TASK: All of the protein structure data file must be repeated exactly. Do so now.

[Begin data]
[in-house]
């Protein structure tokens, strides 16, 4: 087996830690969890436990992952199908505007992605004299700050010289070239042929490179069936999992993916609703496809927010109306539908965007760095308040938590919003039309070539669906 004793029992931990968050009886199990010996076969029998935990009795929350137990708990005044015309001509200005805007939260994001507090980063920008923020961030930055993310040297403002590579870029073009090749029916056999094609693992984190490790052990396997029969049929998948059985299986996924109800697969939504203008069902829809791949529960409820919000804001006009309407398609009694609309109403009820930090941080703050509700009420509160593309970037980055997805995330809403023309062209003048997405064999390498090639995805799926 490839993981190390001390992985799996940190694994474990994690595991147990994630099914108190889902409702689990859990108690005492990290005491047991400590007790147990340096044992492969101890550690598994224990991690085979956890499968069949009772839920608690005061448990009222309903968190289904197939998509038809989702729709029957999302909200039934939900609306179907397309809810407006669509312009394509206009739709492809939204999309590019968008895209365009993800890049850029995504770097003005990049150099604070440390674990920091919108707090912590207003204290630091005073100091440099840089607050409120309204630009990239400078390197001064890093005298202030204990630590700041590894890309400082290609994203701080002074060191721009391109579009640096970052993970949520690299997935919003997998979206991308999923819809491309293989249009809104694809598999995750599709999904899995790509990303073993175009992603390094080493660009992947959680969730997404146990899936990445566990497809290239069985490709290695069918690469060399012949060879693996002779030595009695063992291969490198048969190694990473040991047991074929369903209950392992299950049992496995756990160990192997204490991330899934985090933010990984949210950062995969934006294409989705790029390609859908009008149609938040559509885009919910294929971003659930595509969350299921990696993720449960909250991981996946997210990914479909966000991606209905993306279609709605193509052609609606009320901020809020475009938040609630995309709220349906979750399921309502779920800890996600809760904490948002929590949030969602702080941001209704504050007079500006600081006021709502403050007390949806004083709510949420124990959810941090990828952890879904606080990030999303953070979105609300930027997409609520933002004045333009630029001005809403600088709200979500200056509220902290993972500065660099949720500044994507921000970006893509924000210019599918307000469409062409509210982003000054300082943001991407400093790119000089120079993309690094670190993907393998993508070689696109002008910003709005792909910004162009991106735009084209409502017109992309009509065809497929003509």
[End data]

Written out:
[in-house]
């Protein structure tokens, strides 16, 4: 087996830690969890436990992952199908505007992605004299700050010289070239042929490179069936999992993916609703496809927010109306539908965007760095308040938590919003039309070539669906 004793029992931990968050009886199990010996076969029998935990009795929350137990708990005044015309001509200005805007939260994001507090980063920008923020961030930055993310040297403002590579870029073009090749029916056999094609693992984190490790052990396997029969049929998948059985299986996924109800697969939504203008069902829809791949529960409820919000804001006009309407398609009694609309109403009820930090941080703050509700009420509160593309970037980055997805995330809403023309062209003048997405064999390498090639995805799926 490839993981190390001390992985799996940190694994474990994690595991147990994630099914108190889902409702689990859990108690005492990290005491047991400590007790147990340096044992492969101890550690598994224990991690085979956890499968069949009772839920608690005061448990009222309903968190289904197939998509038809989702729709029957999302909200039934939900609306179907397309809810407006669509312009394509206009739709492809939204999309590019968008895209365009993800890049850029995504770097003005990049150099604070440390674990920091919108707090912590207003204290630091005073100091440099840089607050409120309204630009990239400078390197001064890093005298202030204990630590700041590894890309400082290609994203701080002074060191721009391109579009640096970052993970949520690299997935919003997998979206991308999923819809491309293989249009809104694809598999995750599709999904899995790509990303073993175009992603390094080493660009992947959680969730997404146990899936990445566990497809290239069985490709290695069918690469060399012949060879693996002779030595009695063992291969490198048969190694990473040991047991074929369903209950392992299950049992496995756990160990192997204490991330899934985090933010990984949210950062995969934006294409989705790029390609859908009008149609938040559509885009919910294929971003659930595509969350299921990696993720449960909250991981996946997210990914479909966000991606209905993306279609709605193509052609609606009320901020809020475009938040609630995309709220349906979750399921309502779920800890996600809760904490948002929590949030969602702080941001209704504050007079500006600081006021709502403050007390949806004083709510949420124990959810941090990828952890879904606080990030999303953070979105609300930027997409609520933002004045333009630029001005809403600088709200979500200056509220902290993972500065660099949720500044994507921000970006893509924000210019599918307000469409062409509210982003000054300082943001991407400093790119000089120079993309690094670190993907393998993508070689696109002008910003709005792909910004162009991106735009084209409502017109992309009509065809497929003509």